“Plot, Plan, Strategize, Organize, Mobilize,” Killer Mike
On May 25, 2020 George Floyd was murdered by four policeman. You can watch a video tape on online of the final nine minutes of his life. You can read the New York Times reconstruction of the murder here.
Because this killing happened in my home town I feel the need to express my sadness and sympathy for George Floyd’s family. No one should have to live through this, yet black families repeatedly have to experience this type of horrific loss.
I don’t write a lot about current events on the my blog. I am an old white woman. That I live a life of white privilege was first brought home to me as a third culture kid living in the Philippines with my ex-pat parents. Knowledge hasn’t always led to efficient or productive action.
I’ve Been Listening To:
I first saw Killer Mike on “Real Time with Bill Mahr” speaking eloquently against gun control and his need to have a gun.
In his July 6, 2020 episode of Patriot Act Hasan Minjah spoke about not being silent and the Asian American community. This is really for everyone regardless of one’s race. Minjah has practical actions you can take right now, including suggestions for money donations to The National Bail Fund Network (Bail for Protestors), Campaign Zero (solutions to end police violence), and Know Your Rights Camp (Education for Black Youth and Legal Defense Fund).
I hope this is a moment of real change, but we need to go forward, fully aware of the sobering history of the aftermath of protests for racial equality in the US. For a timely primer read “The History of the ‘Riot’ Report” by Jill Lepore in the June 22, 2020 issue of The New Yorker. Her article reminds us how we often seem poised for change, and yet no change happens.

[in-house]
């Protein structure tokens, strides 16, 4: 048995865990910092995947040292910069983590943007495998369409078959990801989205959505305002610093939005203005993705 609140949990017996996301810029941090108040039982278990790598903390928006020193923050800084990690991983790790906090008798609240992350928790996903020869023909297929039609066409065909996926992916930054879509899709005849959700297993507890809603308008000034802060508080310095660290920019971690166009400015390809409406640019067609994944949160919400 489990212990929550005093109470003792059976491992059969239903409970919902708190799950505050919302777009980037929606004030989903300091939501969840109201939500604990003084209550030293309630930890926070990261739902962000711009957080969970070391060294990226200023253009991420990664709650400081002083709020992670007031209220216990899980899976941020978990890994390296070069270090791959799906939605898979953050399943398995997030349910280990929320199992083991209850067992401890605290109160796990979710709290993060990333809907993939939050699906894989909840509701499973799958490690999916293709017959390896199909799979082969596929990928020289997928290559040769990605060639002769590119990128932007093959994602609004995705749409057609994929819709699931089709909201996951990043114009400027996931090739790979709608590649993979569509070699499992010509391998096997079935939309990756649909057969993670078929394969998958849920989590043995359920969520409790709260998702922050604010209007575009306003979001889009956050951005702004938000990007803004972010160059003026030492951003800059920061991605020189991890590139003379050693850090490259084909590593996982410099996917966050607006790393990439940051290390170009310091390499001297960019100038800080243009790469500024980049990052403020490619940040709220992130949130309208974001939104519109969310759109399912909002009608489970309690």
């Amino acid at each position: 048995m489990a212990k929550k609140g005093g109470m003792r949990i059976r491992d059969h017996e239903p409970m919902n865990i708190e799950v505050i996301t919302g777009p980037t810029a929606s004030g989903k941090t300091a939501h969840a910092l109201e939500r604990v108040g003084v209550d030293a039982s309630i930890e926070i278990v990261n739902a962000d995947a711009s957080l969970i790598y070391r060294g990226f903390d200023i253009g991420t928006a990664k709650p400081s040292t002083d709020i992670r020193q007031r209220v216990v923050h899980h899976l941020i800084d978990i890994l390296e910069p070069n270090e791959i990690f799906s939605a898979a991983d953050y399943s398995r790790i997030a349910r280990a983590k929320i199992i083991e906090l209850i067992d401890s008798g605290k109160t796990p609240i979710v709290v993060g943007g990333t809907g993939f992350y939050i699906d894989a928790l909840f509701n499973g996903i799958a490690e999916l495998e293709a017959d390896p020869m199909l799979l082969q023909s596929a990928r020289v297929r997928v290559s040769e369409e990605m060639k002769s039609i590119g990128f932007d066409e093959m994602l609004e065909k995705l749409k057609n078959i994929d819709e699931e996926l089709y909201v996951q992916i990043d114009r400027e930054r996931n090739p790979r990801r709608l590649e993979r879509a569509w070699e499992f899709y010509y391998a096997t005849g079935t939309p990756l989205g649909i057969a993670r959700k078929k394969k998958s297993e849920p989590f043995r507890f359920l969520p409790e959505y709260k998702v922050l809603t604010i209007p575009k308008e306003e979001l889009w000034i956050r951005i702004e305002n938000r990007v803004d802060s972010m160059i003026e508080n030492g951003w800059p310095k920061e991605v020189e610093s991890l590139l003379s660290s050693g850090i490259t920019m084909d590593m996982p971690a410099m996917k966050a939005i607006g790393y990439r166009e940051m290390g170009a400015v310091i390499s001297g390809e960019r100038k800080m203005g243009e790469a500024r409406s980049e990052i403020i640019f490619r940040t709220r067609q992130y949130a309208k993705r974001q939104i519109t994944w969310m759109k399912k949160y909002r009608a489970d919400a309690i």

John Oliver in his show “Last Week Tonight” provides a good place to start to find out about issues in digestible chunks that will help you see forward to action. On June 21 his talked about Coronavirus in US prisons and jails. That episode points out just one more reason to donate to the National Bail Fund. We should not forget that citizens are risking their lives by protesting at this time. And we should remember that because of systemic injustice minorities disproportionately make up the prison and jail populations.
Jane Elliott is an educator who has been fighting racism for decades. You can see an interview with her here as a start.
Many people are pointing out the need to register to vote. If you have concerns about standing in line during the pandemic to vote now is the time to look up how to vote by mail in your state. Reports that mail-in votes are a haven for voter fraud are proven false by the facts.
The following three books keep being recommended and brought up in conversations and in news interviews:
How to be an Antiracist, Ibram X. Kendi
So You Want To Talk About Race, Ijeoma Oluo (You can see her speaking on this topic here.)
White Fragility: Why It’s So Hard for White People to Talk About Racism, Robin J. DiAngelo
I would like to add it’s more important now than ever to read
On Tyranny: Twenty Lessons from the Twentieth Century, Timothy Snyder
I Turn To Comedy and Satire
I find that in times of social strife I look to stand-up comics and satirists to help me form my thoughts. Reminding the powerful of their ridiculousness can, if done well, also win over other hearts and minds.
I’ve been a regular viewer of The Late Show with Stephen Colbert. I believe what he does is a public service and he’s the only reason I get calm enough to get any sleep since Trump was elected. Since the murder of George Floyd the other late night hosts have been having more minority guests. Something I hope continues. We need more voices in the public debate working for positive change.
Meanwhile, at Home…
A neighbor has put up a sign in his yard, “Things will be good again.”
I think he’s well-meaning. He believes when the pandemic is solved and the protests end we’ll go back to his idea of a civil society where everyone goes off to jobs in the morning, and all smile as we pass in the street.
But the reality is that for many people things have never been good, not in the sense of equal, comfortable, or safe.